United has formally warned 36,000 U.S.-based employees of
potential furloughs when Cares Act payroll assistance expires on Oct. 1.
Some 45% of the carrier’s frontline U.S. employees were
given the warning, including 15,000 flight attendants, 11,000 customer service
and gate agents, 5,500 aircraft maintenance workers, 2,250 pilots, 1,000
contact center employees, 800 caterers and 225 network operations employees.
United executives cautioned Wednesday morning that not all
of those 36,000 employees will necessarily be furloughed. The final number will
be impacted by passenger demand and the number of employees who accept
voluntary leave. Thus far, approximately 3,700 frontline domestic employees
have taken voluntary leave, which offers extended separation benefits,
including health insurance and free flights.
The large majority of unionized United employees would have
the right to return to work when demand returns, but United executives said
that furloughs will be indefinite in length. The carrier said that employees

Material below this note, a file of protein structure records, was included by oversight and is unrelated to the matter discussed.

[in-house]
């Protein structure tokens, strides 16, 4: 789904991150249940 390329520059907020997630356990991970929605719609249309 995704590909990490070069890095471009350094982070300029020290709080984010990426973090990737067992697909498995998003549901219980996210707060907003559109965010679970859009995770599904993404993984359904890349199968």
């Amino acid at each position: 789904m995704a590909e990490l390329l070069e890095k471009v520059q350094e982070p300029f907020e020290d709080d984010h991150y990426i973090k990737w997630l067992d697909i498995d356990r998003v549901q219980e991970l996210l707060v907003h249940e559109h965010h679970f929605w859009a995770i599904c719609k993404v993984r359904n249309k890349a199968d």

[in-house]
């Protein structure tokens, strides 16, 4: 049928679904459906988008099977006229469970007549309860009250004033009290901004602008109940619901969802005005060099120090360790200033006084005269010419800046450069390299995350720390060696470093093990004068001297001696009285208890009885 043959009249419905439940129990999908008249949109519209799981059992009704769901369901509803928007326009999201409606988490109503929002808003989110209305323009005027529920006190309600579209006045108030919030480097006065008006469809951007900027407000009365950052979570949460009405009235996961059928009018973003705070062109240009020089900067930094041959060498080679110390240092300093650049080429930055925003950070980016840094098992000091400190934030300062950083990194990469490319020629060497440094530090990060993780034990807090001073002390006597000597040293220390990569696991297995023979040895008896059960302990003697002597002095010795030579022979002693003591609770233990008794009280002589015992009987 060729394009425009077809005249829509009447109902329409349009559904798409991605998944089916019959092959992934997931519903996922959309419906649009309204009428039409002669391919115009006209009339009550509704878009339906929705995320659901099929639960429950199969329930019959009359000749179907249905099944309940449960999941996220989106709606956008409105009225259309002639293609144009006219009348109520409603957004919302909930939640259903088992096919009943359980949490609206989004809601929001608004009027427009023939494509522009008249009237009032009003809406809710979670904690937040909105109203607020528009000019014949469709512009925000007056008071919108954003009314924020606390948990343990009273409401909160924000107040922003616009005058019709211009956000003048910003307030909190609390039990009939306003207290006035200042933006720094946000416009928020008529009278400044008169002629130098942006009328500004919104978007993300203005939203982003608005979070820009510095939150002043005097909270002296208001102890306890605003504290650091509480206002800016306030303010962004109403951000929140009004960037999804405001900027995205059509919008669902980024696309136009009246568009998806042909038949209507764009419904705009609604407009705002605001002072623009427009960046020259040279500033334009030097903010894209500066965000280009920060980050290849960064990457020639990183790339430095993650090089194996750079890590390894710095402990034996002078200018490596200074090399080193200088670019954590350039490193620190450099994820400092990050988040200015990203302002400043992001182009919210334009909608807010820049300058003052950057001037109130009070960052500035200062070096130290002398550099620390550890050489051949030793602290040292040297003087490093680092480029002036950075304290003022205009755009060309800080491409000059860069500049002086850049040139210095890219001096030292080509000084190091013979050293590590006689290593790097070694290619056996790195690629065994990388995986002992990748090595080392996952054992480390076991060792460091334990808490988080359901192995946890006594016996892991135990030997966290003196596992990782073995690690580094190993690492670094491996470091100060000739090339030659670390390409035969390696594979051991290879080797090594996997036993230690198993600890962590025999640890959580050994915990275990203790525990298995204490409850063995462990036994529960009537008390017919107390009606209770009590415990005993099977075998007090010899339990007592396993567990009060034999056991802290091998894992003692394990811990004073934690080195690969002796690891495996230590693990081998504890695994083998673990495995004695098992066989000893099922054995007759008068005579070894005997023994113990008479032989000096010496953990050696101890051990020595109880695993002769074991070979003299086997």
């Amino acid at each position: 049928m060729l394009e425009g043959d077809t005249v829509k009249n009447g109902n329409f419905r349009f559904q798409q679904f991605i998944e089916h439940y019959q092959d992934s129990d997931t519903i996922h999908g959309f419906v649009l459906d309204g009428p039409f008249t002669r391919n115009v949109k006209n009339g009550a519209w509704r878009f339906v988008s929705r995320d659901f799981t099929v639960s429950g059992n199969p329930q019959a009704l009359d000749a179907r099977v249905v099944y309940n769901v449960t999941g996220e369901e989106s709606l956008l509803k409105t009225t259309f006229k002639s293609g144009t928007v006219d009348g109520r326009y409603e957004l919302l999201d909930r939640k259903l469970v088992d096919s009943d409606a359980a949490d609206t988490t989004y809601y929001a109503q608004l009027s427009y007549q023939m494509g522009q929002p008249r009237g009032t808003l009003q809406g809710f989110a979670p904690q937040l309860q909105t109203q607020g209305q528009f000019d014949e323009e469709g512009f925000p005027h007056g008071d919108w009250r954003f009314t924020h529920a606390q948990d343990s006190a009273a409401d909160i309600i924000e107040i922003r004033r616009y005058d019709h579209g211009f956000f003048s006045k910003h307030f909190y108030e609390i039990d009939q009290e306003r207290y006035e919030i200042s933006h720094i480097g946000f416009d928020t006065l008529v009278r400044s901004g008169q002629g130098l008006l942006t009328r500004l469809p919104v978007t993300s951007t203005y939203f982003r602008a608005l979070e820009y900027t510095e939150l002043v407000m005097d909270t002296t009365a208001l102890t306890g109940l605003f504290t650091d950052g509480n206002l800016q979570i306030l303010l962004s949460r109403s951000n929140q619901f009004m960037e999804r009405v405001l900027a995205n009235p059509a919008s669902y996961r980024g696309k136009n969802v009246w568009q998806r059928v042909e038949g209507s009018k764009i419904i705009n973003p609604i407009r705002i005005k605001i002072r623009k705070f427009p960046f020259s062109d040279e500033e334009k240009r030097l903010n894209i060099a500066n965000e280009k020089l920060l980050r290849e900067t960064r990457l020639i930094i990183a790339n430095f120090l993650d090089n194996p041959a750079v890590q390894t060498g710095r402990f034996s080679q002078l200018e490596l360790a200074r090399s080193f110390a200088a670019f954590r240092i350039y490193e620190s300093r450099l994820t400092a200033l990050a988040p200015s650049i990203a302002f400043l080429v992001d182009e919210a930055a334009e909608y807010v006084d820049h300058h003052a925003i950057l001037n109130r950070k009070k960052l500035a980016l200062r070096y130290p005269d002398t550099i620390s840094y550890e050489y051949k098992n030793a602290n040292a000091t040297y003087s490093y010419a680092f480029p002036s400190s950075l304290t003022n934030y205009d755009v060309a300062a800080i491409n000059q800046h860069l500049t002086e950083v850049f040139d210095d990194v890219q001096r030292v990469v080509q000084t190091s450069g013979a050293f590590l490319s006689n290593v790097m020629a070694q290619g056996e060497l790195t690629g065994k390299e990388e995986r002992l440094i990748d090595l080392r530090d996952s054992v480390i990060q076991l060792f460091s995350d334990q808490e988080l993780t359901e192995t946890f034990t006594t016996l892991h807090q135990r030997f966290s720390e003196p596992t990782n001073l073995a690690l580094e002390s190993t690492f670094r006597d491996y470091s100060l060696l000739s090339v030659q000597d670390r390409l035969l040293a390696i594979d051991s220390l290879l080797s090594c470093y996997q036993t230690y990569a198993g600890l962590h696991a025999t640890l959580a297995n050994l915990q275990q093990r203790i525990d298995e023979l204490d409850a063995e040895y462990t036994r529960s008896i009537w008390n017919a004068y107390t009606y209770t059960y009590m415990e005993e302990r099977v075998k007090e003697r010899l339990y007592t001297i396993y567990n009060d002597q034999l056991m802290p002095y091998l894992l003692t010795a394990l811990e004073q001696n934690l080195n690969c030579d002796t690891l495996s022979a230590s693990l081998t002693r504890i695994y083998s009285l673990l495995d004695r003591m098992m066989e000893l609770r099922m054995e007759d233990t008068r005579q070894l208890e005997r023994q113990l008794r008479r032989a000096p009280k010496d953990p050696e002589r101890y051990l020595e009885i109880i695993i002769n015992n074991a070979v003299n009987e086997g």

who are furloughed will be informed in August.
The warnings, which are required under federal law, were issued
to employees as demand at United has once again dipped, likely affected by a
surge in Covid-19 infections in the U.S.
In a regulatory filing Tuesday, United said that domestic
quarantine rules recently put in place in the Northeast are exacerbating the
problem. In Newark, United’s domestic bookings for the seven days that ended
July 1 were down 84% year-over-year compared with a domestic decline of 73% nationwide.
The carrier expects a similar impact in Chicago, where a domestic quarantine
order impacting visitors from 15 states took effect Monday.
In the Tuesday filing, United announced plans to temper its
capacity ramp-up. The carrier now plans to fly 40% of its 2019 domestic
capacity in August, down from the 48% it announced just a week earlier. United
doesn’t expect that 40% figure to increase in the foreseeable future.
United stressed that the airline has sought to limit
furloughs as much as possible. Along with the voluntary-leave program, United
has offered a short-term, unpaid-leave program, which has been taken up by tens
of thousands of employees.
In addition, the airline announced last month that it would
cut its management and administrative staff by 30%, amounting to 2,700 jobs.
United employs 95,000 people globally.
The carrier has aggressively raised capital, including $6.8
billion in loans completed this month, $3.8 billion of which was backed by the
Mileage Plus loyalty program.